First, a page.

St. Francis Medical Center Helps Answer Common COVID-19 Questions

Do you have questions about the COVID-19 vaccine? If you answered yes, you’re not alone.

According to Dr. Syed Husain, an infectious disease specialist at St. Francis Medical Center in Trenton, there is a lot of misinformation circulating about the vaccine. “Our infectious disease team has received many questions about the vaccine, asking us what is true and what is false,” Dr. Husain said. “It’s important to separate fact from fiction when deciding whether to get the vaccine.”

To clear things up, Dr. Husain answers some of the most common questions people have about the COVID-19 vaccine:

Can the COVID-19 vaccine make me sick with COVID-19? No. The COVID-19 vaccines do not contain any live virus. That means the vaccines cannot make you sick with COVID-19. Instead, the vaccines work by teaching your body how to recognize and fight the coronavirus. This protects you from getting sick with COVID-19.

Should I be worried about severe allergic reactions to the vaccines? The COVID-19 vaccines are very safe. They have gone through vigorous safety testing by the U.S. Food and Drug Administration (FDA). Some vaccines—not just the COVID-19 vaccines—do cause an extremely small number of people to have an allergic reaction. For that reason, people who are vaccinated are asked to “hang out” for 15 to 30 minutes after they receive their shot. That way, if someone has a reaction, medical personnel are right there to care for them.

Are the side effects from the vaccine severe? Some people do have minor side effects like irritation and arm soreness at the injection site. Other less frequent side effects can include headache, muscle aches, fatigue, joint pain, and a slight fever. Those effects are a little more common after the second dose, but still rare. While these symptoms may be a bit uncomfortable, they’re proof that the vaccine is doing its job. They are also temporary, with side effects passing within 24 to 48 hours.

Should I be worried about how fast these vaccines were developed? No. The COVID-19 vaccines have gone through rigorous clinical trials with tens of thousands of people to make sure they are safe and effective. That is why they were approved for emergency use by the FDA. They would not have been approved for emergency use if there were doubts about their safety. I’ve already had COVID-19 and recovered.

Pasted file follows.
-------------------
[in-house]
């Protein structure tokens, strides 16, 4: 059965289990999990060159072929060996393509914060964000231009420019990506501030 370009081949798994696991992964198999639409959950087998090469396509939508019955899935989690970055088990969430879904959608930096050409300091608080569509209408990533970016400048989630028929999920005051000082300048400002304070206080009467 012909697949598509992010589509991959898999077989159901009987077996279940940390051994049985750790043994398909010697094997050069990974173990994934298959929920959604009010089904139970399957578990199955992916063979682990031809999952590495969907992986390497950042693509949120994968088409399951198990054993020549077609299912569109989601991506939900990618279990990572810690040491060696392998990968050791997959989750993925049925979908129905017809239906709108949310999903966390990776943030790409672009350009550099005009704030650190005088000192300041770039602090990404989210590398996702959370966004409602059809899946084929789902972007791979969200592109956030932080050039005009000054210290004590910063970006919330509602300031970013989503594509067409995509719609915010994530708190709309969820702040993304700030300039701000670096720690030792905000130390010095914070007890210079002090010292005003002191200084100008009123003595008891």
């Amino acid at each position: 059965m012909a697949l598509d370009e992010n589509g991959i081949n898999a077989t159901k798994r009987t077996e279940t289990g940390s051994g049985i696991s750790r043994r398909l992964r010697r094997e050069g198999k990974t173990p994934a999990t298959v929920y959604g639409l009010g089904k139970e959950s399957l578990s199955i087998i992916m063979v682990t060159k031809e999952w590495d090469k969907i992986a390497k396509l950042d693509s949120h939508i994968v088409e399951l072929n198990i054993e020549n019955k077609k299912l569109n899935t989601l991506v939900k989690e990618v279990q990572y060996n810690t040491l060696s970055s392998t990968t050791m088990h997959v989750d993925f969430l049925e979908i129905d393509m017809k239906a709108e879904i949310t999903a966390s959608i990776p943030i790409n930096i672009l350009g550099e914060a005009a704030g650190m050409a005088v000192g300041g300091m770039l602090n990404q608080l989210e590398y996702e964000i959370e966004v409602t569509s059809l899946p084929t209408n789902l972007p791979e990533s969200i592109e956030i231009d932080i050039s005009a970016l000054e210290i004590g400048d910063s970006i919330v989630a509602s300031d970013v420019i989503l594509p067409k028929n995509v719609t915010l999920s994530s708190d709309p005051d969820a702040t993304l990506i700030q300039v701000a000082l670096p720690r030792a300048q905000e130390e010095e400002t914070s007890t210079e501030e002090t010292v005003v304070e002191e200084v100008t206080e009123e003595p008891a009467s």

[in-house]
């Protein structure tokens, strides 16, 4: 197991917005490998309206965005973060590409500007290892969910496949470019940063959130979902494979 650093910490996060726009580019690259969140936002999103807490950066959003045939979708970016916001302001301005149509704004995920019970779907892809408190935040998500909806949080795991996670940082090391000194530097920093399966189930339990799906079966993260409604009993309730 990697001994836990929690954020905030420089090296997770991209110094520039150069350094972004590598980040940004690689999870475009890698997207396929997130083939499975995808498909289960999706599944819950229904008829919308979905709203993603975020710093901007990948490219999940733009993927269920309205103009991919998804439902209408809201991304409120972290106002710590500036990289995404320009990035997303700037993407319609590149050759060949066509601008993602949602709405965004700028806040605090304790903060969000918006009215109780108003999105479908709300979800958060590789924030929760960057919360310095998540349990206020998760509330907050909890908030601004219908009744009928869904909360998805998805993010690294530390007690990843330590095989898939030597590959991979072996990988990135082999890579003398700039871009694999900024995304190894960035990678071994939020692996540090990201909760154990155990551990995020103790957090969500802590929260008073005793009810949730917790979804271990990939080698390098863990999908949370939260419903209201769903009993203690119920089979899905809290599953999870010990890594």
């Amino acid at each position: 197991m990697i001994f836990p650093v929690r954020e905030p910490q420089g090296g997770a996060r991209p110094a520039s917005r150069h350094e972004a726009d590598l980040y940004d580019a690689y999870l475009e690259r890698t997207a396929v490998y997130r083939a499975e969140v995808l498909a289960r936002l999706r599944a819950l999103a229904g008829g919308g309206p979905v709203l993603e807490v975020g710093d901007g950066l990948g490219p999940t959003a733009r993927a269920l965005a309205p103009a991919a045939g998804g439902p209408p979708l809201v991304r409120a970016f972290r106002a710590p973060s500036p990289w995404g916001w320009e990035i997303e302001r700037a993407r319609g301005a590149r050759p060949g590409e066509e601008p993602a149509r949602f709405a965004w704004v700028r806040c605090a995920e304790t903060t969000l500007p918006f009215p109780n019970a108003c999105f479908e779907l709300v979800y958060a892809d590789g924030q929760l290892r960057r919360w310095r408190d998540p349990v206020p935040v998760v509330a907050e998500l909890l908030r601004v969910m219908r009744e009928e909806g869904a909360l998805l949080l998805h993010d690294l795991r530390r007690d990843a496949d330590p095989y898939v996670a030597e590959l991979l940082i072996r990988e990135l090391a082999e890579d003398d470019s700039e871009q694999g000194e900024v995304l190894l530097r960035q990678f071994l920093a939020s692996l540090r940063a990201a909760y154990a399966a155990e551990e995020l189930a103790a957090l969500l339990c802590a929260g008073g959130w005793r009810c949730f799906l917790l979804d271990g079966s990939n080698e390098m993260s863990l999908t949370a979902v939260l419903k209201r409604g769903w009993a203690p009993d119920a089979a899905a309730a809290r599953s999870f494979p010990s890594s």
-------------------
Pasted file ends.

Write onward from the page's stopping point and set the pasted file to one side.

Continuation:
Should I still get the vaccine? Yes. Reinfection is still possible, even if you have had COVID-19. For this reason, it is best for everyone to get vaccinated.

Once I’m vaccinated, can I finally stop wearing a mask? No. The approved vaccines are very good at protecting people from COVID-19. But a person who doesn’t get sick can still be infected with the virus. And we don’t yet know whether a vaccinated person can or cannot spread the virus to others. Until we know these answers, it’s important to continue wearing masks, washing our hands often, and keeping a safe distance from others.

Will the COVID-19 vaccines alter my DNA? No. COVID-19 vaccines do not change or interact with your DNA in any way. The vaccines work by teaching your body how to recognize and fight the coronavirus.

Is it safe for me to get a vaccine if I want to have a baby someday? Yes. The vaccines do not affect fertility or pose a risk to unborn babies. People who are trying to become pregnant now or who plan to try in the future may receive the COVID-19 vaccine when it becomes available to them.

Is there a microchip in the vaccine? No. There is no microchip or tracking device in the vaccine. The only ingredients in the vaccine are those that will help prevent you from getting COVID-19.

For answers to more Frequently Asked Questions on COVID-19, visit

To find a New Jersey COVID vaccine location, call the New Jersey Department of Health’s hotline at 1-855-568-0545 or visit online at

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